The power of Mantras and Yantras

By: The Magic of Gayatri, Chandra-Shekar.

The word ‘mantra’ is Sanskrit and it means sacred syllable(s) or sacred word(s). Across the literature, mantras are described as vibrational formulas that are recited silently within, spoken, or sung outwardly. There are mantras in Sanskrit as well as in many other Asian languages.  The word OM is a mantra unto itself and perhaps the most well-known of them all.

Indigenous tribes around the globe have been known to formulate sacred syllables and words. Shamans and holy men have used these for centuries in Native American cultures as did the Polynesian people, the Australian aborigines and the Mayans and Incas.

A mantra is a precise sound, a frequency that conveys a directive into our sub-consciousness.  Mantras are invoked towards the delivery of very specific results and are repeated a certain number of times. These specific results could include healing, fertility, the creation of abundance, etc.  Mantras are used to open the heart and the mind and to aid in accessing and entering into a state of greater awareness.  They are perfect tools for reaching a meditative state.

Some mantras may be prayer while others can be powerful and invoke commands or demands.

Because mantras are precise sound vibrations that produce geometric patterns, it is imperative that they be recited correctly with the appropriate intonation and pronunciation.

The geometry or visual pattern of a sound vibration containing a particular information code is called a ‘yantra’. A yantra is a sacred diagram that transmits subtle information of mystical significance to the one who looks at it. Like a mantra, each yantra embodies a very particular meaning, opening inner awareness and receptivity to the information that the yantra expresses.  Very often, Buddhist monks and other spiritual practitioners focus on a yantra or mandala while meditating.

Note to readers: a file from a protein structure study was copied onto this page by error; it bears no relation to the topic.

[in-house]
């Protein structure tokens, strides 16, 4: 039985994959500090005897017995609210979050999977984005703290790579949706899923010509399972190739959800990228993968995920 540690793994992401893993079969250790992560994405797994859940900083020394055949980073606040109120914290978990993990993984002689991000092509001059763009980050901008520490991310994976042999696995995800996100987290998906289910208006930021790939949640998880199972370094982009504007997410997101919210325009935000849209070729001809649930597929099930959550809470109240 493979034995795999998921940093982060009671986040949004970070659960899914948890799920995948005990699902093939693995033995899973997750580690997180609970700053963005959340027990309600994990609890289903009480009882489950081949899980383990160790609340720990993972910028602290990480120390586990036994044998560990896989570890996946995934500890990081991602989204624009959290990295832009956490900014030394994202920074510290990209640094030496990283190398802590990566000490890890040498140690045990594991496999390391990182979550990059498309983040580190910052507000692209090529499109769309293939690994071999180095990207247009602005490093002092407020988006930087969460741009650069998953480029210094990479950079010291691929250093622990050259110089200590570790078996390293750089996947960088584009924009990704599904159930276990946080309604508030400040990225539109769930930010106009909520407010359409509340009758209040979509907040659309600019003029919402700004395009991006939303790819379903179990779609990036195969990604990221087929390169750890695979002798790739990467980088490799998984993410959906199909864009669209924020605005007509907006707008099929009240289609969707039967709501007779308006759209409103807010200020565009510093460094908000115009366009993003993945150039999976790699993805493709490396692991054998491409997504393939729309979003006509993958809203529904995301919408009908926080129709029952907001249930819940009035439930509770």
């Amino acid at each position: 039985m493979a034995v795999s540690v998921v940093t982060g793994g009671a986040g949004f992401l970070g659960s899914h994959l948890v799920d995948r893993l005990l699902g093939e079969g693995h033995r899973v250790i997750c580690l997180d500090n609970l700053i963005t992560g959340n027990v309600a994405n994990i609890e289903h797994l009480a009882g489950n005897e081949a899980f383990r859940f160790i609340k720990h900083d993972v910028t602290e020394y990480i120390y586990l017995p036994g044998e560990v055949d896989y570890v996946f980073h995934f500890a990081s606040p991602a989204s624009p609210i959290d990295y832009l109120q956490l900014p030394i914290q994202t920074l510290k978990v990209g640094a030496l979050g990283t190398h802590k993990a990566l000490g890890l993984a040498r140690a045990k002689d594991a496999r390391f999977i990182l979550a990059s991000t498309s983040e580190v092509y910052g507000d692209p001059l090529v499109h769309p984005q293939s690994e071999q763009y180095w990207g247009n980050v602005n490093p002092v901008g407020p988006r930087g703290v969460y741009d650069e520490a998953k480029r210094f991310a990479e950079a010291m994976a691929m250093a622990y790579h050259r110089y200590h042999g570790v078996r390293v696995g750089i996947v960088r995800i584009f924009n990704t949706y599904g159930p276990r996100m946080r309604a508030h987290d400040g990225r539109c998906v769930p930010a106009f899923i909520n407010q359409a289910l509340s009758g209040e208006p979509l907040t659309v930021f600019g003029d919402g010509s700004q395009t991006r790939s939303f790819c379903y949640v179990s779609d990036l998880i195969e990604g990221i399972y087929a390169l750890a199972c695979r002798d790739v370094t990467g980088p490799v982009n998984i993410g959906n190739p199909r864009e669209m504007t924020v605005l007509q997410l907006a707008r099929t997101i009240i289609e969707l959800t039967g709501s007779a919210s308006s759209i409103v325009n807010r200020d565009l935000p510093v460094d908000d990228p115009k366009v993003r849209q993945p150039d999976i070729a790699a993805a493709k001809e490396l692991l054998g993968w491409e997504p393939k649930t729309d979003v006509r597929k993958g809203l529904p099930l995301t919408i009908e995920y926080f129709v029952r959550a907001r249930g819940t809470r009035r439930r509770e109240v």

The Gayatri Yantra is specific to the Gayatri Mantra and transmits a subtle language encoded in the Gayatri’s potential. Every curve, every line and even the number of lines convey meaning. While meditating and chanting the Gayatri Mantra, it can be useful to the practitioner to have the Gayatri Yantra in front as a point of focus.

Mantras and their impact on our mind

The human mind has often been defined as our “brains in action”.

For thousands of years, yogis have stressed the value of chanting mantra in stabilizing and clearing the mind, leading one to deeper spiritual awakening and awareness. Modern neuroscience is now beginning to discover the relationship between the way words are used and the impact on the functioning of the mind.

When we hear, speak, chant or even think a mantra, the frontal lobes of our brain “light up” and the nerve endings fire up. There is increased flow of oxygen and blood. These frontal lobes are responsible for thought, learning, perception, and emotion.

Mantra, meditation, and contemplation are all tools that facilitate this higher functioning of the frontal lobes. Spiritual teachers often recommend focusing one’s attention while chanting or meditating on this frontal part of the brain as well, placing attention on the “ajna chakra, the meridian accessed through the space between the eyebrows, also called the “third eye”.  I have found that my own efforts at reaching a true meditative state become easier when applying this approach.  As you meditate, remember to let the tip of your tongue touch the upper part of your mouth just behind your upper teeth in order to connect the meridians.

The power of 108

Traditionally, the Gayatri mantra is recited or chanted 108 times on three occasions daily – at sunrise, at midday and at dusk, when the sun is setting.

It can be repeated in totals of 108, 1,008, 10,008, etc.

When we repeat the Gayatri mantra three times over the day, we are basically affirming the concept of the trinity of life – birth, growth, death.

A japa mala (prayer beads), having 108 beads, is often used during the chanting of the mantra.

For centuries, the number 108 has had relevance in Hinduism, Buddhism and in yoga and dharma related spiritual practices.  Countless explanations have been given to provide significance to the number 108.  Here are a few:

The ancient Indians were excellent mathematicians and 108 may be the product of a precise mathematical operation (e.g. 1 power 1 x 2 power 2 x 3 power 3 = 108) which was thought to have special numerological significance.

There are 54 letters in the Sanskrit alphabet. Each has masculine and feminine, Shiva and Shakti. 54 times 2 is 108.